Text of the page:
in the canyon

What is kyphoplasty?

Kyphoplasty is a procedure used to treat compression fractures in the spine.

During the procedure, a balloon is inserted into the spine and inflated to help restore the height of the vertebrae before special cement is injected into the fracture to stabilize the spine, restoring mobility and relieving back pain.

X-rays are used during kyphoplasty to help the surgeon position the balloon, needle, and cement to promote optimal healing and recovery.

Kyphoplasty is a type of procedure known as vertebral augmentation. These procedures are used to treat compression fractures in the spine that usually occur as a result of osteoporosis, or on occasion as a result of cancer involving the spine.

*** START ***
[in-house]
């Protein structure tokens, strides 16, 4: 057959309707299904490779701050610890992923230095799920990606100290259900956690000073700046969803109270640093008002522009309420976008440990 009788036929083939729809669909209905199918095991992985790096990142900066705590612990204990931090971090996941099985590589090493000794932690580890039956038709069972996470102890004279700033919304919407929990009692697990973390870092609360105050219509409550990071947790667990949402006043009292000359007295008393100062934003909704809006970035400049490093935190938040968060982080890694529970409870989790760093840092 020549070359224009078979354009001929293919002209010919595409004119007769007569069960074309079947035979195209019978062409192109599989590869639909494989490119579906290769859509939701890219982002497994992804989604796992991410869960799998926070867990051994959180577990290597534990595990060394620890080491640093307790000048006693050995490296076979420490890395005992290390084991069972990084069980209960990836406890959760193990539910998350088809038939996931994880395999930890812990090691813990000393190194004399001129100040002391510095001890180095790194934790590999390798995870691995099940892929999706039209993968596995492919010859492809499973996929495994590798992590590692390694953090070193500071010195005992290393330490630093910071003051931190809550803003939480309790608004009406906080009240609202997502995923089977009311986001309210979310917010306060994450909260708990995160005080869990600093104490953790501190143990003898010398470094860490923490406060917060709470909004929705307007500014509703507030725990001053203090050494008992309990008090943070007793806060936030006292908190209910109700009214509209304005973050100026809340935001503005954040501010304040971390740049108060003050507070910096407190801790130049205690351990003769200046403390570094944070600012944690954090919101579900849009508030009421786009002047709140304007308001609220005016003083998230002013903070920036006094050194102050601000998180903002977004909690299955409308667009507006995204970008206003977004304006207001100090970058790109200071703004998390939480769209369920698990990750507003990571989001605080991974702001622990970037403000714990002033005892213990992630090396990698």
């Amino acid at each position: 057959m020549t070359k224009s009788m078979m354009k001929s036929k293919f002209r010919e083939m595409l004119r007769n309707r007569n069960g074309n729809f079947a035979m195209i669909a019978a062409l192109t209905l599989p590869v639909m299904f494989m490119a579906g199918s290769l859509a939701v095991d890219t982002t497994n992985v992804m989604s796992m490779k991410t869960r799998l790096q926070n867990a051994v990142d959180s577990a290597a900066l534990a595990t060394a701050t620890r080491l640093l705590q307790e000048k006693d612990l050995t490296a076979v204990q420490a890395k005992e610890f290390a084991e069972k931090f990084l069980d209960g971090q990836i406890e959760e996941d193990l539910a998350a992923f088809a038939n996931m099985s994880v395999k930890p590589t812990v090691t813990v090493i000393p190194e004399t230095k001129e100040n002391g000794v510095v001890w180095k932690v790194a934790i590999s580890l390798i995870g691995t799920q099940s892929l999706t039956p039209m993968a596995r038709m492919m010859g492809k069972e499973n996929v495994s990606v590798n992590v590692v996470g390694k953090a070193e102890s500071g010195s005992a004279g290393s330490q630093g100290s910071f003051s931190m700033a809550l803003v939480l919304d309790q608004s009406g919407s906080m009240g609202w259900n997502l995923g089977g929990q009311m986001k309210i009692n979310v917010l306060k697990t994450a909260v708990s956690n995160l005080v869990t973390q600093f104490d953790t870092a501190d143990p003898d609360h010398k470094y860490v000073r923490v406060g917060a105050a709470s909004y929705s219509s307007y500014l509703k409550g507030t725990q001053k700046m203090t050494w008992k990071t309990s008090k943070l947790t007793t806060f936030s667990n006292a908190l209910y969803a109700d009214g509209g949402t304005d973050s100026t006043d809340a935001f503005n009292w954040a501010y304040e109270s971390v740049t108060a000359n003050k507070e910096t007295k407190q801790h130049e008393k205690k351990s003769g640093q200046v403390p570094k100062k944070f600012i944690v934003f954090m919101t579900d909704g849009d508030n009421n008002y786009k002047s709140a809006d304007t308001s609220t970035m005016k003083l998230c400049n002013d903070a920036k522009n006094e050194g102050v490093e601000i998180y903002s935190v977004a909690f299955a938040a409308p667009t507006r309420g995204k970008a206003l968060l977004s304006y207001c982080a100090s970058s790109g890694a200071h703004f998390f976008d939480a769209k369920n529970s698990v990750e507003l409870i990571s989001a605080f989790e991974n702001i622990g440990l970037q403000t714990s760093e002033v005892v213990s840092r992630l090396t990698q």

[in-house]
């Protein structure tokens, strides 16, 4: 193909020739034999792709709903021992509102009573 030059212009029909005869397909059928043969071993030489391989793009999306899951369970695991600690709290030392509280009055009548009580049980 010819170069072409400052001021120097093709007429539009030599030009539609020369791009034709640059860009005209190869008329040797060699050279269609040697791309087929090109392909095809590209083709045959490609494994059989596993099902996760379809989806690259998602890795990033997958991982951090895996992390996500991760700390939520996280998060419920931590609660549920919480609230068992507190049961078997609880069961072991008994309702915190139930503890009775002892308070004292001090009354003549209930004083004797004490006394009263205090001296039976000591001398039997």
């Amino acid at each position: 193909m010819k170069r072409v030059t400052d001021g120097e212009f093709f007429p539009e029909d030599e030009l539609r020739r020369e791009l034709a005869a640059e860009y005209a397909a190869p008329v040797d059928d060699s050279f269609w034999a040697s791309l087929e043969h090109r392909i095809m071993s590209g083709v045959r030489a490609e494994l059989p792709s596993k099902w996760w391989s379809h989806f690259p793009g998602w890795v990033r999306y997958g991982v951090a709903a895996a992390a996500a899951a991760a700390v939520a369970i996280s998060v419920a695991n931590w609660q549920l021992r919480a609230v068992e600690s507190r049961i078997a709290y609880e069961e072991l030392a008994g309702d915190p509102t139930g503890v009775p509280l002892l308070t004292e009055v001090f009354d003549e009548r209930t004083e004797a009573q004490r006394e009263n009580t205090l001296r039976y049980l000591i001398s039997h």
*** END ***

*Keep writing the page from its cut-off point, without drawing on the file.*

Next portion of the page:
What is kyphoplasty used for?

Unlike a similar procedure known as vertebroplasty, kyphoplasty is better suited to treated fractures that are causing kyphosis—an abnormal forward curvature of the spine.

Vertebral augmentation procedures like kyphoplasty can be used in the first weeks or months after the fracture occurred to stabilize the broken bone.

Fractures that have already healed on their own are not suitable for treatment with kyphoplasty.

Am I a good candidate for kyphoplasty?

You may be a good candidate for kyphoplasty if you have a fractured vertebra that is causing severe pain, immobility, or more serious complications.

Kyphoplasty is an outpatient procedure (meaning an overnight hospital stay is not required). Either local or general anesthesia is used to keep you comfortable during the procedure.

Medically Reviewed by Scott Kreiner, MD on February 22, 2022

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